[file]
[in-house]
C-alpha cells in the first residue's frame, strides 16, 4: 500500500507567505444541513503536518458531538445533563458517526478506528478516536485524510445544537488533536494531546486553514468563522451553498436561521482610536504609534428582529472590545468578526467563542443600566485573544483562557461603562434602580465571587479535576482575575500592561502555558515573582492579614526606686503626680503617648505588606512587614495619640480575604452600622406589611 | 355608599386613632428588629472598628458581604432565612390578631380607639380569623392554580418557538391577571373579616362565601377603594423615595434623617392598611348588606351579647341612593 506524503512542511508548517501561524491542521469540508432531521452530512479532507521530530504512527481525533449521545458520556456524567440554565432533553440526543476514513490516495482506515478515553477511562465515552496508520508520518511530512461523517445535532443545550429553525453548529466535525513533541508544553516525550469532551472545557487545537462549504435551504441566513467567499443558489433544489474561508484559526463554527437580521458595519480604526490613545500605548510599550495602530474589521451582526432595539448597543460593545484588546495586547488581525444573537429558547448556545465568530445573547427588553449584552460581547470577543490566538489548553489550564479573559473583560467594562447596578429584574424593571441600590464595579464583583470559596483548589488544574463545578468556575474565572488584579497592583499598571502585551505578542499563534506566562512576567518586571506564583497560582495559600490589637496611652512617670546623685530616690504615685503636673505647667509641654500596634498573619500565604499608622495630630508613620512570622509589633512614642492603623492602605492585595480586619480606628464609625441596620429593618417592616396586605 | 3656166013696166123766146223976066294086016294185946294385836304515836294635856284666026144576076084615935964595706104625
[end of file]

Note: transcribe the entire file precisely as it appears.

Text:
[in-house]
C-alpha cells in the first residue's frame, strides 16, 4: 500500500507567505444541513503536518458531538445533563458517526478506528478516536485524510445544537488533536494531546486553514468563522451553498436561521482610536504609534428582529472590545468578526467563542443600566485573544483562557461603562434602580465571587479535576482575575500592561502555558515573582492579614526606686503626680503617648505588606512587614495619640480575604452600622406589611 | 355608599386613632428588629472598628458581604432565612390578631380607639380569623392554580418557538391577571373579616362565601377603594423615595434623617392598611348588606351579647341612593 506524503512542511508548517501561524491542521469540508432531521452530512479532507521530530504512527481525533449521545458520556456524567440554565432533553440526543476514513490516495482506515478515553477511562465515552496508520508520518511530512461523517445535532443545550429553525453548529466535525513533541508544553516525550469532551472545557487545537462549504435551504441566513467567499443558489433544489474561508484559526463554527437580521458595519480604526490613545500605548510599550495602530474589521451582526432595539448597543460593545484588546495586547488581525444573537429558547448556545465568530445573547427588553449584552460581547470577543490566538489548553489550564479573559473583560467594562447596578429584574424593571441600590464595579464583583470559596483548589488544574463545578468556575474565572488584579497592583499598571502585551505578542499563534506566562512576567518586571506564583497560582495559600490589637496611652512617670546623685530616690504615685503636673505647667509641654500596634498573619500565604499608622495630630508613620512570622509589633512614642492603623492602605492585595480586619480606628464609625441596620429593618417592616396586605 | 3656166013696166123766146223976066294086016294185946294385836304515836294635856284666026144576076084615935964595706104625